Nor are they all members of the SNP, as Labour MP Chris Bryant demonstrated by his “disgraceful” behaviour during a heated Prime Minister’s Questions at Westminster on Wednesday.
Boris Johnson was talking about Brexit when the Speaker of the House of Commons, Sir Lindsay Hoyle, interrupted him to rebuke the MP for Rhondda.
Sir Lindsay could be heard saying “Order! Mr Bryant, Mr Bryant” before he added: “I suggest the whip goes and has a word with him. We’re not having that disgraceful behaviour.”
It is unclear what Mr Bryant said or did, but the MP momentarily left the Chamber.
Mr Johnson added: “Mr Speaker, I think you should summon him back. He seems to have vanished.”
Sir Lindsay added: “Mr Bryant, I think we need [to have] this conversation later.”
It was unclear what prompted the reaction from the Speaker, but political news website Politics Home suggested the row was about where Mr Bryant was standing and that there had been “face pulling”.
The Daily Mail’s political editor said Mr Bryant dismissed rumours that he had sworn at the Speaker.
The senior MP recently got into a spat with radio host Dan Wootton, accusing him of being a “complete and utter nutcase” for his views on herd immunity from coronavirus.
Mr Bryant may be spending his weekend wishing that he had been a member of West Dunbartonshire Council when he allegedly let the F-word slip from his limits.
It didn’t cause as much as a mild stooshie in the Burgh Hall when the SNP’s Ian Dickson let it slip in the direction of a woman even, the fragrant Sally Page, Conservative councillor for Balloch and Gartocharn.
One would have considered that itself might be a hanging offence in these Me2 politically correct times, or even the possibility of the hang ’em, birch ’em and boil ’em in oil types on the SNP benches having him thrown to them to deal with.
But there was hardly a murmur from these enigmatic ladies and the council leader brushed it aside in the manner of a policeman at a traffic accident where a celebrity is involved – “Nothing to see here, nothing to see here. Move along, move along, please”.
Dame Barbara Windsor on a visit to West Dunbartonshire pictured with Old Kilpatrick councillor David Grainger, Provost of Clydebank. They cut the ribbon together at the opening of a new cinema in the shipyard town. Picture by Stewart Cunningham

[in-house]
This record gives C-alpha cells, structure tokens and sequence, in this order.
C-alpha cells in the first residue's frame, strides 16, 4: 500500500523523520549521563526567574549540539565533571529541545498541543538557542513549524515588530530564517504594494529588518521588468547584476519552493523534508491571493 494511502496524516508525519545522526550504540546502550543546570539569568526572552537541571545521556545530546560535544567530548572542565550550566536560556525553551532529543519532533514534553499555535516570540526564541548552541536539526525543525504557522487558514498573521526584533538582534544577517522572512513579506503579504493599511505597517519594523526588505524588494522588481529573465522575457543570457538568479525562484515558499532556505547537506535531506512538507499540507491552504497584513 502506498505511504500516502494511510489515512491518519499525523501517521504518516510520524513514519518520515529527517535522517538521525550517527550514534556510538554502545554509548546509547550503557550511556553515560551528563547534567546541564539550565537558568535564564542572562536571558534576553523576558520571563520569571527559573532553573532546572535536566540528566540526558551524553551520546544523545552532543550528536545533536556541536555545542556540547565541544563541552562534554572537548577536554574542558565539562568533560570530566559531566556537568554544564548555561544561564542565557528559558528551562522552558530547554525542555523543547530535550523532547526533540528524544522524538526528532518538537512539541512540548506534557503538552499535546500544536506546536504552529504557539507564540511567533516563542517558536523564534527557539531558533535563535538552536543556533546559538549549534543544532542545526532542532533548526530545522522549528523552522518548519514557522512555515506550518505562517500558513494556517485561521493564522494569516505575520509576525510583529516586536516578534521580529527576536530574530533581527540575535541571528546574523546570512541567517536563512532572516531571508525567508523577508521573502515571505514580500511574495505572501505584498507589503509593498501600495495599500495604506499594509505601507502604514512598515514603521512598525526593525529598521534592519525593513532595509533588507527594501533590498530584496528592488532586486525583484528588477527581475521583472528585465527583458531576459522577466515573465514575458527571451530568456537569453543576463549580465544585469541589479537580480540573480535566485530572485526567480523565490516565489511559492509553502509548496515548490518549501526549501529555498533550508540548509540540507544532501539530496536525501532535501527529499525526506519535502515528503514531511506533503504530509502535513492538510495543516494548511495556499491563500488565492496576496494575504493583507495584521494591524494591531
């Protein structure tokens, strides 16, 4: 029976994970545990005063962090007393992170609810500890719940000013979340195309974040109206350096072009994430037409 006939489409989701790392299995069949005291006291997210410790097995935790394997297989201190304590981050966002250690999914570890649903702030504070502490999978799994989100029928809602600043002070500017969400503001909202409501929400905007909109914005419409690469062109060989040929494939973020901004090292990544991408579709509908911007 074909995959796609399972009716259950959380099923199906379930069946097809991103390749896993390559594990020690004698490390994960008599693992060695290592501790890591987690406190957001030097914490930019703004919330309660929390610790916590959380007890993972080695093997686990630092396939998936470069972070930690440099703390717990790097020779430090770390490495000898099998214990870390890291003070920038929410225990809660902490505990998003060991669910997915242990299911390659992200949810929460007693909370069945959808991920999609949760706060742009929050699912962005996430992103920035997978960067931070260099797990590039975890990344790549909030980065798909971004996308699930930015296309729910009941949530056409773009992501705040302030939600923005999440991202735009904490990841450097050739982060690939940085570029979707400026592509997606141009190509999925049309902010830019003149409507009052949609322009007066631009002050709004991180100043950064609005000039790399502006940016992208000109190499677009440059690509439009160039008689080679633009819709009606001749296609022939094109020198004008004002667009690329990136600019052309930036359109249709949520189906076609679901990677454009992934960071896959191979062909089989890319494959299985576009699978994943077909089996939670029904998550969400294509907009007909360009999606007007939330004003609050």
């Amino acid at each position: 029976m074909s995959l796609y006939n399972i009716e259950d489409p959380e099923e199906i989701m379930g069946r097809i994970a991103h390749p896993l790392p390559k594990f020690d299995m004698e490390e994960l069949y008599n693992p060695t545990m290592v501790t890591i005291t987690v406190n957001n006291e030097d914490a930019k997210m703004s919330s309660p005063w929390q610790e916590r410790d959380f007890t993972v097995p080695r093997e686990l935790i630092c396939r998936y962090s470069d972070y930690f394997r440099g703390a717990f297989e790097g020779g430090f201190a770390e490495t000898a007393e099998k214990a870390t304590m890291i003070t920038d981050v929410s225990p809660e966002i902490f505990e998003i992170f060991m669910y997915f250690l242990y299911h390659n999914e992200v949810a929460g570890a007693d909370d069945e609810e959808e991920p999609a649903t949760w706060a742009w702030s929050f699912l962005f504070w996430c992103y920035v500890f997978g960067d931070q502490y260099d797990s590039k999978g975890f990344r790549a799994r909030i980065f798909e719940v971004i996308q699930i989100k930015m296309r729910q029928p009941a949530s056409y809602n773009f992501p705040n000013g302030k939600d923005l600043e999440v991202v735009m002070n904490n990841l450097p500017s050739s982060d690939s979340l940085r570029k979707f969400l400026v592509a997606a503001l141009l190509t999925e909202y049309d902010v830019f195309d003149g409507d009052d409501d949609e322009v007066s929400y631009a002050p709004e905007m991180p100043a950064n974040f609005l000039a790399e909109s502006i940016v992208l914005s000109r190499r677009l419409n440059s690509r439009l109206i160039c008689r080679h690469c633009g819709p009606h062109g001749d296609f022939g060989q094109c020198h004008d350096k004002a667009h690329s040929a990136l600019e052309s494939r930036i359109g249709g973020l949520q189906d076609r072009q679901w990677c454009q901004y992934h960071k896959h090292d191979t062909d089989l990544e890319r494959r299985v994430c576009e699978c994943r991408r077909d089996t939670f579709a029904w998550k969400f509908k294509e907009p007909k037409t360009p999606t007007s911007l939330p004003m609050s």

Far too much space and air time was given to the death of Dame Barbara Windsor this week.
I have absolutely nothing against the star of East Enders and hostess of the Queen Vic, the most famous pub in the UK.
However, do we or don’t we as a nation go overboard when it comes to celebrities and “national treasures”.
Far too many people are given recognition far greater than their achievements merit, medals and MBEs and knighthoods even.
I’m not a royalist. More a republican really and if independence was the only way to turn the keys in the locks of the Palace of Holyrood House for a final time and pull up the drawbridge at Balmoral then even I could be persuaded to vote Yes.
I thought it incongruous yesterday that Prince William and Kate were rolled out with their three children on official duty to pay their respects to one of the stars of the Carry On films and East Enders.
Not that Dame Barbara didn’t deserve all the respect going, but shouldn’t these things be kept in proportion?
The royal children would not even have known who she was, I hope. I would not expect them to be brought up on television soap operas. No training that for Eton College after all.
Dame Barbara was a funny, talented lady with a big heart and she did a lot of good work for charity, dementia and Alzheimer charities in particular.
She certainly deserved her celebrity status to the extent that her funeral cortege should be allowed to drive round Albert Square four or five times to accommodate the thousands of people who would wish to turn out to applaud her. A star of stage and screen should be recruited to read the eulogy at her funeral.
However, I can’t help thinking that the possibility of Princess Diana singing and playing the piano at Sir Elton John’s funeral would have been considered appropriate even for a moment in any other era.
All this made me think of what will happen when the Queen dies and how and where the celebration of her life will take place. What if Her Majesty or Philip dies during this pandemic? Will the restrictions currently in place apply? Will there be social distancing in Westminster? Will crowds be allowed to line the Mall to pay their last respects?
Argentina gave over three days to national mourning when football hero Diego Maradona died in recent weeks. The death of Eva Peron was similarly marked in Buenos Aires.
The times they are certainly changing.
Boris threatens to send in the Royal Navy gun boats if there’s no agreement on Brexit.